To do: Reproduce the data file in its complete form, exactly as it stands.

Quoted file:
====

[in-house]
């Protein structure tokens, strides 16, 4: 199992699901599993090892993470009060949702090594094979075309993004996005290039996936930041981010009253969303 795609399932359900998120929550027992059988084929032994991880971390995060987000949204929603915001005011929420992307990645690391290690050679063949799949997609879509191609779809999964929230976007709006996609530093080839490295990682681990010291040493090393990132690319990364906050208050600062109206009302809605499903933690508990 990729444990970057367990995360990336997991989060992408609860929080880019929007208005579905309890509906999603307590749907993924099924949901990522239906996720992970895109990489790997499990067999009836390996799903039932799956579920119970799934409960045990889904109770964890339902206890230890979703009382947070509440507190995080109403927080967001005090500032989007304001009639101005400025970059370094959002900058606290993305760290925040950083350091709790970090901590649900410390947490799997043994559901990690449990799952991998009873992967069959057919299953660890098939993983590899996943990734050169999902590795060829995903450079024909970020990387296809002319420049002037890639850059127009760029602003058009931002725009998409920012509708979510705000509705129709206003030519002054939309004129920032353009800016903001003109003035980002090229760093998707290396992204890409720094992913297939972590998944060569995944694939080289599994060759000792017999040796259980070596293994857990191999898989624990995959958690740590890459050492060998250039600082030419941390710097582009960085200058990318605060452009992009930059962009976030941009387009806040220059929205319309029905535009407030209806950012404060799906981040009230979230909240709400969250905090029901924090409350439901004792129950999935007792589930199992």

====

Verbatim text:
[in-house]
């Protein structure tokens, strides 16, 4: 199992699901599993090892993470009060949702090594094979075309993004996005290039996936930041981010009253969303 795609399932359900998120929550027992059988084929032994991880971390995060987000949204929603915001005011929420992307990645690391290690050679063949799949997609879509191609779809999964929230976007709006996609530093080839490295990682681990010291040493090393990132690319990364906050208050600062109206009302809605499903933690508990 990729444990970057367990995360990336997991989060992408609860929080880019929007208005579905309890509906999603307590749907993924099924949901990522239906996720992970895109990489790997499990067999009836390996799903039932799956579920119970799934409960045990889904109770964890339902206890230890979703009382947070509440507190995080109403927080967001005090500032989007304001009639101005400025970059370094959002900058606290993305760290925040950083350091709790970090901590649900410390947490799997043994559901990690449990799952991998009873992967069959057919299953660890098939993983590899996943990734050169999902590795060829995903450079024909970020990387296809002319420049002037890639850059127009760029602003058009931002725009998409920012509708979510705000509705129709206003030519002054939309004129920032353009800016903001003109003035980002090229760093998707290396992204890409720094992913297939972590998944060569995944694939080289599994060759000792017999040796259980070596293994857990191999898989624990995959958690740590890459050492060998250039600082030419941390710097582009960085200058990318605060452009992009930059962009976030941009387009806040220059929205319309029905535009407030209806950012404060799906981040009230979230909240709400969250905090029901924090409350439901004792129950999935007792589930199992």